Woodspriestess: Exploring the intersection between Nature, the Goddess, art, and poetry.

Listening to the woods, to the stones, to Gaia, and to women...

In the woods behind my house rest a collection of nine large flat rocks. Daily, I walk down to these “priestess rocks” for some sacred time alone to pray, meditate, consider, and be. Often, while in this space, I open my mouth and poetry comes out. I’ve come to see this experience as "theapoetics"—experiencing the Goddess through direct “revelation,” framed in language. As Stanley Hopper originally described in the 1970’s, it is possible to “…replace theology, the rationalistic interpretation of belief, with theopoetics, finding God[dess] through poetry and fiction, which neither wither before modern science nor conflict with the complexity of what we know now to be the self.” Theapoetics might also be described, “as a means of engaging language and perception in such a way that one enters into a radical relation with the divine, the other, and the creation in which all occurs.”

  • Home
    Home This is where you can find all the blog posts throughout the site.
  • Tags
    Tags Displays a list of tags that have been used in the blog.
  • Bloggers
    Bloggers Search for your favorite blogger from this site.
  • Login
    Login Login form

The Night Wind Woman


As we journey through the waning moon, it is time to listen to the night wind woman and to trust the talkative silence...

Listen to what is walking here b2ap3_thumbnail_June-2014-016.JPG
tiptoeing through your dreams
knocking at the door of your unconscious mind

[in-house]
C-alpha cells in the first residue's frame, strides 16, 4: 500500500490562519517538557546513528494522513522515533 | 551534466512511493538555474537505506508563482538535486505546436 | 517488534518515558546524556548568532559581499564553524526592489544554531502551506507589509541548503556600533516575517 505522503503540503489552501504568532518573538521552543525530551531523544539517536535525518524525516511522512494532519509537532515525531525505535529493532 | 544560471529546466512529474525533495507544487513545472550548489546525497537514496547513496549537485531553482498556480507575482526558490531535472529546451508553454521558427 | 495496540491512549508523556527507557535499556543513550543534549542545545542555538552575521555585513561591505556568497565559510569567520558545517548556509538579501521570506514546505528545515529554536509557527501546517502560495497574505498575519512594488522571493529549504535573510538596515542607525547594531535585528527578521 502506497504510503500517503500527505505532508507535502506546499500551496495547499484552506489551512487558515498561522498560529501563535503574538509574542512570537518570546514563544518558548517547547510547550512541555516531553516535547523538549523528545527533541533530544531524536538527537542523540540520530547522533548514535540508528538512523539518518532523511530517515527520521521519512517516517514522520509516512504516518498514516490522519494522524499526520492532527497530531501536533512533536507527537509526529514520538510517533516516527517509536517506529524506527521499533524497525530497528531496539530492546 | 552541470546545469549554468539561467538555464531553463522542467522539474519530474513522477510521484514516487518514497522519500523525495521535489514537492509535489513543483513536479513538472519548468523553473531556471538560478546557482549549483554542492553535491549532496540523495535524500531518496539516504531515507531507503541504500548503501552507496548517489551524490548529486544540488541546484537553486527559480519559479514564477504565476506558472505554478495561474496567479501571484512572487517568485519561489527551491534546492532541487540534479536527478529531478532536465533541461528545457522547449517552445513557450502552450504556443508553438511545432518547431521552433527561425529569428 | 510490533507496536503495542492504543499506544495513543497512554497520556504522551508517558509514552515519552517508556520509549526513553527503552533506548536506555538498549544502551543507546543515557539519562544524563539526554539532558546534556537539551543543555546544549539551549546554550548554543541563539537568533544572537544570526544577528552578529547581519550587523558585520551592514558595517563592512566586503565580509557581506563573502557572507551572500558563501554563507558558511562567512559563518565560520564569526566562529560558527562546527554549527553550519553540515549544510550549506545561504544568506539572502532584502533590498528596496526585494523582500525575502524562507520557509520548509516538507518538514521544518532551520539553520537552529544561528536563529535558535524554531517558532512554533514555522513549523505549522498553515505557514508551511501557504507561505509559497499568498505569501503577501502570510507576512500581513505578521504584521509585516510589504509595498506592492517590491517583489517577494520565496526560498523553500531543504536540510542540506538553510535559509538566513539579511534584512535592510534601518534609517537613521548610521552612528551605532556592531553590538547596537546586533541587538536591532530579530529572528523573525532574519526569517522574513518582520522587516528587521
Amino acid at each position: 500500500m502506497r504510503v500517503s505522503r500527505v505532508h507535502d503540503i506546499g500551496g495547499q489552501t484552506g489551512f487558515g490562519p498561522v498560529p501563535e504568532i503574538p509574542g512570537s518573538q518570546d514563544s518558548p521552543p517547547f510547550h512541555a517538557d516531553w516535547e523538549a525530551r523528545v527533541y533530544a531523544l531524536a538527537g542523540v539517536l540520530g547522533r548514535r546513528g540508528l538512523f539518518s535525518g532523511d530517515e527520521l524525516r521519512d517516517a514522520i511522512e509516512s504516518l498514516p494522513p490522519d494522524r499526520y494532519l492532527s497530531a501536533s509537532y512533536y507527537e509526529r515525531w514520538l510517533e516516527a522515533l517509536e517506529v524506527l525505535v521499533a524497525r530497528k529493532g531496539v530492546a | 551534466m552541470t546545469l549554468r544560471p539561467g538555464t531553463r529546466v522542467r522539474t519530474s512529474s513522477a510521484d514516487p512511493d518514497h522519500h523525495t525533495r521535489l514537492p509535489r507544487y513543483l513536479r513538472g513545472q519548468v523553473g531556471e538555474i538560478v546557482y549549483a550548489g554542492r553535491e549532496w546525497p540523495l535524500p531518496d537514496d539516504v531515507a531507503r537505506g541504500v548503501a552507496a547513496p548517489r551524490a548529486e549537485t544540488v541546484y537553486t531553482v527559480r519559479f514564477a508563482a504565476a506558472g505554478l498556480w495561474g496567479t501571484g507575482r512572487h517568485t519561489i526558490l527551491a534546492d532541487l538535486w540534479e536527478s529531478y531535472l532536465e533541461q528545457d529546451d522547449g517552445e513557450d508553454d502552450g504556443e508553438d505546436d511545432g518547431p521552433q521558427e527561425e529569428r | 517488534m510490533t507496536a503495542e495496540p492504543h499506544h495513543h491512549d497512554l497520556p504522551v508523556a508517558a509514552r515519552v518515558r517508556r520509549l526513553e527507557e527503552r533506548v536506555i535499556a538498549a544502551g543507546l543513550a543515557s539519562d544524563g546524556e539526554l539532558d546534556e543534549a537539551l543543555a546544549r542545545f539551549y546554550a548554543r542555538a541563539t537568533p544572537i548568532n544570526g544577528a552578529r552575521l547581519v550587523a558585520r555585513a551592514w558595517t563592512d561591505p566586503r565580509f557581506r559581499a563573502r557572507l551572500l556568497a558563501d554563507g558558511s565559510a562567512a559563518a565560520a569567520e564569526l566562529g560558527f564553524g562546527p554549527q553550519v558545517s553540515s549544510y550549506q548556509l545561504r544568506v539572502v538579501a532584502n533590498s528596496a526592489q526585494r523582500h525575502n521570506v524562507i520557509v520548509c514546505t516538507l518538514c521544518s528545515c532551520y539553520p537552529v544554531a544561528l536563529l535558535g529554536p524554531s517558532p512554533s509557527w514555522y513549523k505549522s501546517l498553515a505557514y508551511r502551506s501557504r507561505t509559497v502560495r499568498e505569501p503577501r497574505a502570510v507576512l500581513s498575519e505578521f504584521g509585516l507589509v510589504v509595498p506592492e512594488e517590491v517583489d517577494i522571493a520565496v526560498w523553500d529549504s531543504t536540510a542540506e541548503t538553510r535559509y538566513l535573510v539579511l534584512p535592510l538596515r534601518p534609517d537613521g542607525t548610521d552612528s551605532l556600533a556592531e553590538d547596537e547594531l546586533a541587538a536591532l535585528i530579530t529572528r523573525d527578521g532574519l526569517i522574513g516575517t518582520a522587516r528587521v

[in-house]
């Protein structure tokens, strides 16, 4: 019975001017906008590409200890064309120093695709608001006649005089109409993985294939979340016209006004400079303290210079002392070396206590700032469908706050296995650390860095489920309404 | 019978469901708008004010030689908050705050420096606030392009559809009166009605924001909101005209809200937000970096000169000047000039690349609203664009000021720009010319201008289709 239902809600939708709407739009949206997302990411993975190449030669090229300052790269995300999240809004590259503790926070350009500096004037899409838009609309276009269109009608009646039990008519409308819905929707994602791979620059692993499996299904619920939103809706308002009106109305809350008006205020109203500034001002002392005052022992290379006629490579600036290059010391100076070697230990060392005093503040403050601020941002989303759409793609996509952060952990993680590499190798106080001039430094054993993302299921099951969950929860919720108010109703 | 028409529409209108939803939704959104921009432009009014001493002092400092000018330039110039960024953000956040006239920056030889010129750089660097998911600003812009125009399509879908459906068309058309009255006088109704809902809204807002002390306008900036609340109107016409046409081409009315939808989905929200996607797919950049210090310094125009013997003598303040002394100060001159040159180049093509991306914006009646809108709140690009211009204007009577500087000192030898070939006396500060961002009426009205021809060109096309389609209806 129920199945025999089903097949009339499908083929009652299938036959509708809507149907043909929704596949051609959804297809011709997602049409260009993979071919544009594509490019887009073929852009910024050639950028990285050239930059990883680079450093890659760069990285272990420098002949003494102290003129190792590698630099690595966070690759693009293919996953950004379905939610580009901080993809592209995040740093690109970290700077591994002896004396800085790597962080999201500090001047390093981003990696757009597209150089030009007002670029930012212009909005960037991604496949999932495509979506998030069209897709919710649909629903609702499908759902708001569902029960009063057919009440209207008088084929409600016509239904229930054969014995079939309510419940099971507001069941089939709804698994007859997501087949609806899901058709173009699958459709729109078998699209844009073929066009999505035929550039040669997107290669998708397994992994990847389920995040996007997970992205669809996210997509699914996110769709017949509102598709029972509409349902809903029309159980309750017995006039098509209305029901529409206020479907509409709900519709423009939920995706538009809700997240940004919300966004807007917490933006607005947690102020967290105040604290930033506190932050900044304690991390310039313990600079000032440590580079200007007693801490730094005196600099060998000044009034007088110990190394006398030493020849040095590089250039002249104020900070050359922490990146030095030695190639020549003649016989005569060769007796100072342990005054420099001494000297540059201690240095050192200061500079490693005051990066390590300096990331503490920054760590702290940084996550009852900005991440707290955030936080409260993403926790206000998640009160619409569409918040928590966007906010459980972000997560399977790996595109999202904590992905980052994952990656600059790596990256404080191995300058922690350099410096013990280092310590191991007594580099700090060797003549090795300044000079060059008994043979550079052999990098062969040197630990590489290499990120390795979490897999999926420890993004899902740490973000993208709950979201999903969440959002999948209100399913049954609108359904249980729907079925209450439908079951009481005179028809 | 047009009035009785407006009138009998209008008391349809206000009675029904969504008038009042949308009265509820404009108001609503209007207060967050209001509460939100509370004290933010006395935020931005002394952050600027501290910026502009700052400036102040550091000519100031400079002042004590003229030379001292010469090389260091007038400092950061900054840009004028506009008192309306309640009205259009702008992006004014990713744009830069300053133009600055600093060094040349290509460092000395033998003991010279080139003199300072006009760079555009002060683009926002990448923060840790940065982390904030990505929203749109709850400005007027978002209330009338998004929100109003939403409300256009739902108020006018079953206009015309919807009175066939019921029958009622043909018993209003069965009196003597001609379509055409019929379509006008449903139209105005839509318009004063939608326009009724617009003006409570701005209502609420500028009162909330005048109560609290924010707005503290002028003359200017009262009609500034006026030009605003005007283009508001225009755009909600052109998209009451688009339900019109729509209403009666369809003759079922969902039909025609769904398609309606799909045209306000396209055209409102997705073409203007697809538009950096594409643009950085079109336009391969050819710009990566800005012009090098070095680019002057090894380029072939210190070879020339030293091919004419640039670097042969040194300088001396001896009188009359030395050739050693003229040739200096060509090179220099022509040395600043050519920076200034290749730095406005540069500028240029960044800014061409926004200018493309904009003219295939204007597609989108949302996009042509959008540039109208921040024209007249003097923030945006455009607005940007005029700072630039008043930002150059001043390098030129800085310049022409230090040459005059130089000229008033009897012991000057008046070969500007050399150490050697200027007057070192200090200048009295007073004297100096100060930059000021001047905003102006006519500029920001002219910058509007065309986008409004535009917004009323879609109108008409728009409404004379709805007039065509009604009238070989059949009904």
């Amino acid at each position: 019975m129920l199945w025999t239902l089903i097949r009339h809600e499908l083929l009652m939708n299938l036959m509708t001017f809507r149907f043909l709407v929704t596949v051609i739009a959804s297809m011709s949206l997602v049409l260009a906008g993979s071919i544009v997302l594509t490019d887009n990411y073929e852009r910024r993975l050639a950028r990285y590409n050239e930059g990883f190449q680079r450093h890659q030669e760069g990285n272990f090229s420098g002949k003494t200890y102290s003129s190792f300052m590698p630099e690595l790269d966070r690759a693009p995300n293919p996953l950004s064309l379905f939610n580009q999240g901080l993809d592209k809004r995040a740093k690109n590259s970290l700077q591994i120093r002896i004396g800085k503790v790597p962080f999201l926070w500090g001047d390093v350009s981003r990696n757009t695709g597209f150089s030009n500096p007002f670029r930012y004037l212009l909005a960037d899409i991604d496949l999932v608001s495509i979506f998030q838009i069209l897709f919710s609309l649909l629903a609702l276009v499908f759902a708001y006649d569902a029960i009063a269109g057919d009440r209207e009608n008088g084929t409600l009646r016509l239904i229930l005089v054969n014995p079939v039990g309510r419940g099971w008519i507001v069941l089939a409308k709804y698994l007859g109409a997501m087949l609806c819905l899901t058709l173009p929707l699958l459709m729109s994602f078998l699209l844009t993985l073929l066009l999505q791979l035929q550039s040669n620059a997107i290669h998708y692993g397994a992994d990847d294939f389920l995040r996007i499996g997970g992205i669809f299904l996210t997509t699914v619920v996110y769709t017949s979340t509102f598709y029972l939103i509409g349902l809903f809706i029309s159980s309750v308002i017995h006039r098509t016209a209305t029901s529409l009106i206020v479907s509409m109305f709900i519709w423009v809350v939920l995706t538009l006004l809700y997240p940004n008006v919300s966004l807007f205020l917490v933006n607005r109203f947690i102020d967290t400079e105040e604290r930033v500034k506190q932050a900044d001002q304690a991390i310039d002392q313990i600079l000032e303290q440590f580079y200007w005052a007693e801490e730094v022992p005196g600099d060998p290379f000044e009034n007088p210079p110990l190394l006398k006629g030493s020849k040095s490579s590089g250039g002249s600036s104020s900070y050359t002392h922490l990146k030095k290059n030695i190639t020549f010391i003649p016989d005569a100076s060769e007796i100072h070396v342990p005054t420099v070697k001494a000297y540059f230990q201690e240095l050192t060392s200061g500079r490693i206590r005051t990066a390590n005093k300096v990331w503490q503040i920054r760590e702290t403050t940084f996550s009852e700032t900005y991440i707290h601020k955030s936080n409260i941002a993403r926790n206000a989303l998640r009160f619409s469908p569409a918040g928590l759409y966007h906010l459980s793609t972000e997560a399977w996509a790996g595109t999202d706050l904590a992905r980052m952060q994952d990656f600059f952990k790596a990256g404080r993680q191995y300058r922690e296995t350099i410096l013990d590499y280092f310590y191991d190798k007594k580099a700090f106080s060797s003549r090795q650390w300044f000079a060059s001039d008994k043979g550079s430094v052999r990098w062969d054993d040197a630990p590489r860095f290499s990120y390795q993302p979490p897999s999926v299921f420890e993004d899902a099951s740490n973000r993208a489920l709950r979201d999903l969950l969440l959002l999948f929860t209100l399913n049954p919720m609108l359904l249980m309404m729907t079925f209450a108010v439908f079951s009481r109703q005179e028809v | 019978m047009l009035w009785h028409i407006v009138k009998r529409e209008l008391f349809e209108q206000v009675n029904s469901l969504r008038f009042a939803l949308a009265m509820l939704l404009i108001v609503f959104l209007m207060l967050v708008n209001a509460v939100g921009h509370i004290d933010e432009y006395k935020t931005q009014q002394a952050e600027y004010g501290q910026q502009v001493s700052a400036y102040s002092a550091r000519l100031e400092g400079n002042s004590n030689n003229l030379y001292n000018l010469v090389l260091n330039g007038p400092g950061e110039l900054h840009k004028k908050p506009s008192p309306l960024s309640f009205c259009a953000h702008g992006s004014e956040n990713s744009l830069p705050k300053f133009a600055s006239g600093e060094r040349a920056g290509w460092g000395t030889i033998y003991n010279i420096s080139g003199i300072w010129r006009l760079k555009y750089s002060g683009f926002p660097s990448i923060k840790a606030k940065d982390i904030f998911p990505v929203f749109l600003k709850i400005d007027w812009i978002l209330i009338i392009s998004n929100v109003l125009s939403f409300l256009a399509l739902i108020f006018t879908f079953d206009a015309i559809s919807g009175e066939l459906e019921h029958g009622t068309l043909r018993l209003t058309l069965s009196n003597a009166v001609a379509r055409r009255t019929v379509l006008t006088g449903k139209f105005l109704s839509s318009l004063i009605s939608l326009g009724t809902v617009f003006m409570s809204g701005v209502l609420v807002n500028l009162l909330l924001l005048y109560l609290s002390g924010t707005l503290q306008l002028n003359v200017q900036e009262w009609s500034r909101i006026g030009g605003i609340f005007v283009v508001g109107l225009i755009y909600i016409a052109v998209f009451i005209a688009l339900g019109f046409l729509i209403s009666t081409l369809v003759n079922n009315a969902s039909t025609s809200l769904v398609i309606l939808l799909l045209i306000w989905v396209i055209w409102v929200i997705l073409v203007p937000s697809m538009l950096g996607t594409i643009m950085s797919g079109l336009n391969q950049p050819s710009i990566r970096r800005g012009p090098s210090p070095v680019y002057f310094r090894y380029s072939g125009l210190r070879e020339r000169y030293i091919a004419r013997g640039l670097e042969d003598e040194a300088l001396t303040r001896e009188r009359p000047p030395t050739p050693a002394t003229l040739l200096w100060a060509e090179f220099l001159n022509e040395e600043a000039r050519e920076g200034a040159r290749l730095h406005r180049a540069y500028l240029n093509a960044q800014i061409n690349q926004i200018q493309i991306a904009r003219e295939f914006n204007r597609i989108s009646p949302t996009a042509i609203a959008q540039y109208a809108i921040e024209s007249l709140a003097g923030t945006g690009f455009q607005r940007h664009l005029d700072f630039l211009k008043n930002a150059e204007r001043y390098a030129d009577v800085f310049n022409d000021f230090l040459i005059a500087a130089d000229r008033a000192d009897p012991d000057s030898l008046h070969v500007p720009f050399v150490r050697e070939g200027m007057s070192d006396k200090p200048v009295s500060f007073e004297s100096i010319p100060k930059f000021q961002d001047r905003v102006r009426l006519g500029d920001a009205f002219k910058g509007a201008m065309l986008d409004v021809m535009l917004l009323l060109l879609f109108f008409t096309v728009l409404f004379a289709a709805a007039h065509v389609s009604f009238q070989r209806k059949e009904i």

whispering from shadows
calling from the full moon
twinkling in the stars
carried by the night wind woman
rising at sunset
peeking out
in tentative
yet persistent purpose.

Listen to the call
trust the talkative silence…

In the book Dear Heart, Come Home by Joyce Rupp, we find some questions to consider about the cave of darkness in your own life and how your approach it (slightly modified/edited from page 51-52):

  1. Have you experienced a significant time of darkness? What was it like for you?
  2. What do you most resist about the cave of darkness?
  3. Do you care for yourself when you are in darkness? (If so, how?)
  4. What gives you the courage to go on?
  5. How has darkness been a teacher for you?

For more about endarkenment see my previous essay here:

"…In fact, what if the Goddess Herself is found in the dark? Judith Laura writing about dark matter in the cosmos writes, “might we call this ‘unseen force’ Goddess? Dark matter could be identified with the womb of the Mother, continually gestating particles, suns, galaxies, which flow from her in a continual stream…Dark matter might also be represented as the Crone aspect of the Goddess—dark and powerful…”

via Endarkenment

---

Poem originally published as part of my Womanrunes series: Womanrunes: The Crescent Moon | WoodsPriestess.

Thanks to Joy Harjo in the anthology Open Mind for the phrase “night wind woman.”

Last modified on
I am a doctoral student in women’s spirituality at Ocean Seminary College and ordained as a Priestess with Global Goddess. My roots are in birthwork, which is intimately tied to my interest in the Goddess and in feminist thealogy. I create goddess and birth art and jewelry at http://etsy.com/shop/BrigidsGrove and I am the author of Womanrunes: a guide to their use and interpretation (based on the work of Shekhinah Mountainwater).

Comments

  • Lizann Bassham
    Lizann Bassham Monday, 21 July 2014

    Thank you for this post and your endarkenment post. Blessings in the darkness as our eyes adjust and we find, as you said, it's not as scary as we'd been led to believe.

  • Please login first in order for you to submit comments

Additional information